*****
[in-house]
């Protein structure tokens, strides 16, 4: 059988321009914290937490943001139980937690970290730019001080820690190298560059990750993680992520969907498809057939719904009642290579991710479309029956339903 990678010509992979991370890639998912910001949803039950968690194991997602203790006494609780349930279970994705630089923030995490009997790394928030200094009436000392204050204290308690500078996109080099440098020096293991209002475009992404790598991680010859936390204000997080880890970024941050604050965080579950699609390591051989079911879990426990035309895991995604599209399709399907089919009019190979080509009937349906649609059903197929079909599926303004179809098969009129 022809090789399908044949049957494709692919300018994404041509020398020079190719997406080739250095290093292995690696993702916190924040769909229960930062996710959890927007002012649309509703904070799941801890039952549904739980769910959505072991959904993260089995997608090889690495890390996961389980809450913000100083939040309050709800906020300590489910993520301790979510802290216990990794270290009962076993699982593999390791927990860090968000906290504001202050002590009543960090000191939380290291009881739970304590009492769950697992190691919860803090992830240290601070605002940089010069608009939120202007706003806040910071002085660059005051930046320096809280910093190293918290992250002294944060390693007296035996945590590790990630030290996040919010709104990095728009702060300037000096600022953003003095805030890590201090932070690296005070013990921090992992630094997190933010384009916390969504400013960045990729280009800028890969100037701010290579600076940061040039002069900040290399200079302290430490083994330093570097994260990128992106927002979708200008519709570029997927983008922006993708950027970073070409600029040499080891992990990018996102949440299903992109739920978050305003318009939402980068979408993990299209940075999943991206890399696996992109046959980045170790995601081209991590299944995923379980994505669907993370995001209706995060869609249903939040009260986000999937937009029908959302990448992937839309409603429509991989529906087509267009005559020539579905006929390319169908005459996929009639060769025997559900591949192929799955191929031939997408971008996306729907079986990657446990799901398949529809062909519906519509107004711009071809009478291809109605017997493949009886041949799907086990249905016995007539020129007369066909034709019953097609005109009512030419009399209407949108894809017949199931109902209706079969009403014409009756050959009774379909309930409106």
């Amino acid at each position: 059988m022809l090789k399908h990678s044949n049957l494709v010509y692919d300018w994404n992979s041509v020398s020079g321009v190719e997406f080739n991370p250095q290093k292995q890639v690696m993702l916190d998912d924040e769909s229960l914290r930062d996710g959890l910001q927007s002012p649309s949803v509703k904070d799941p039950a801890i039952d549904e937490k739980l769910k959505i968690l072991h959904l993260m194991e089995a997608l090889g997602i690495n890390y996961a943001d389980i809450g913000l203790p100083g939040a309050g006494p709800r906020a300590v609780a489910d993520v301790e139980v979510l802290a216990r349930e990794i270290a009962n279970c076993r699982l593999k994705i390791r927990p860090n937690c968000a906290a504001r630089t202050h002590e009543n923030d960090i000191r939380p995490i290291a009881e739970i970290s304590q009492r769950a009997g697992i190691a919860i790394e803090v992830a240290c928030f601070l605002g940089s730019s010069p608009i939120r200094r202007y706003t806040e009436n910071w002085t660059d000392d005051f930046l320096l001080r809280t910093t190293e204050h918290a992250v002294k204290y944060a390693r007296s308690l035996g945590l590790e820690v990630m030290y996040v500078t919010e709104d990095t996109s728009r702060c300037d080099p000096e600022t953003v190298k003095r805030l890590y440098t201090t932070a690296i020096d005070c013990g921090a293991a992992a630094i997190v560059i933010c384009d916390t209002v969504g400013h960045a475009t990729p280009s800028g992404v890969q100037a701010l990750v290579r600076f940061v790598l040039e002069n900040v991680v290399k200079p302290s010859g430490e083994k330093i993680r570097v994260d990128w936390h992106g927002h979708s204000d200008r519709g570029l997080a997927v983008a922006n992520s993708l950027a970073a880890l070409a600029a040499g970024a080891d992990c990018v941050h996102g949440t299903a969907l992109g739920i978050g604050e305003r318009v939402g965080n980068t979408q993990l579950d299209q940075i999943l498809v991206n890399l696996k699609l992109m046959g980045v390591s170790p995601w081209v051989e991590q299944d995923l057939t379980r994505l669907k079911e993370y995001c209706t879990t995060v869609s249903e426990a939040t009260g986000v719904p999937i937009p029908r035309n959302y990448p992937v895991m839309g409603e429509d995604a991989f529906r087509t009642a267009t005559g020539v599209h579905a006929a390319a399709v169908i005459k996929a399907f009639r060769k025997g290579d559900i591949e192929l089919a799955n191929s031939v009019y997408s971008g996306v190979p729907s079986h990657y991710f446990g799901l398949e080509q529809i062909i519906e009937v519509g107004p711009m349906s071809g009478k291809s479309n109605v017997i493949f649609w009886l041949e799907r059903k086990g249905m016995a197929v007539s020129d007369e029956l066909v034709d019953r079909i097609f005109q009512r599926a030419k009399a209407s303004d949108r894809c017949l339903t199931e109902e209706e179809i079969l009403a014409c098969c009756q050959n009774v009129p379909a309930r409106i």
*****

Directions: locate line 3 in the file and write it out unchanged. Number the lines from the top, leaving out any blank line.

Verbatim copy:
């Amino acid at each position: 059988m022809l090789k399908h990678s044949n049957l494709v010509y692919d300018w994404n992979s041509v020398s020079g321009v190719e997406f080739n991370p250095q290093k292995q890639v690696m993702l916190d998912d924040e769909s229960l914290r930062d996710g959890l910001q927007s002012p649309s949803v509703k904070d799941p039950a801890i039952d549904e937490k739980l769910k959505i968690l072991h959904l993260m194991e089995a997608l090889g997602i690495n890390y996961a943001d389980i809450g913000l203790p100083g939040a309050g006494p709800r906020a300590v609780a489910d993520v301790e139980v979510l802290a216990r349930e990794i270290a009962n279970c076993r699982l593999k994705i390791r927990p860090n937690c968000a906290a504001r630089t202050h002590e009543n923030d960090i000191r939380p995490i290291a009881e739970i970290s304590q009492r769950a009997g697992i190691a919860i790394e803090v992830a240290c928030f601070l605002g940089s730019s010069p608009i939120r200094r202007y706003t806040e009436n910071w002085t660059d000392d005051f930046l320096l001080r809280t910093t190293e204050h918290a992250v002294k204290y944060a390693r007296s308690l035996g945590l590790e820690v990630m030290y996040v500078t919010e709104d990095t996109s728009r702060c300037d080099p000096e600022t953003v190298k003095r805030l890590y440098t201090t932070a690296i020096d005070c013990g921090a293991a992992a630094i997190v560059i933010c384009d916390t209002v969504g400013h960045a475009t990729p280009s800028g992404v890969q100037a701010l990750v290579r600076f940061v790598l040039e002069n900040v991680v290399k200079p302290s010859g430490e083994k330093i993680r570097v994260d990128w936390h992106g927002h979708s204000d200008r519709g570029l997080a997927v983008a922006n992520s993708l950027a970073a880890l070409a600029a040499g970024a080891d992990c990018v941050h996102g949440t299903a969907l992109g739920i978050g604050e305003r318009v939402g965080n980068t979408q993990l579950d299209q940075i999943l498809v991206n890399l696996k699609l992109m046959g980045v390591s170790p995601w081209v051989e991590q299944d995923l057939t379980r994505l669907k079911e993370y995001c209706t879990t995060v869609s249903e426990a939040t009260g986000v719904p999937i937009p029908r035309n959302y990448p992937v895991m839309g409603e429509d995604a991989f529906r087509t009642a267009t005559g020539v599209h579905a006929a390319a399709v169908i005459k996929a399907f009639r060769k025997g290579d559900i591949e192929l089919a799955n191929s031939v009019y997408s971008g996306v190979p729907s079986h990657y991710f446990g799901l398949e080509q529809i062909i519906e009937v519509g107004p711009m349906s071809g009478k291809s479309n109605v017997i493949f649609w009886l041949e799907r059903k086990g249905m016995a197929v007539s020129d007369e029956l066909v034709d019953r079909i097609f005109q009512r599926a030419k009399a209407s303004d949108r894809c017949l339903t199931e109902e209706e179809i079969l009403a014409c098969c009756q050959n009774v009129p379909a309930r409106i």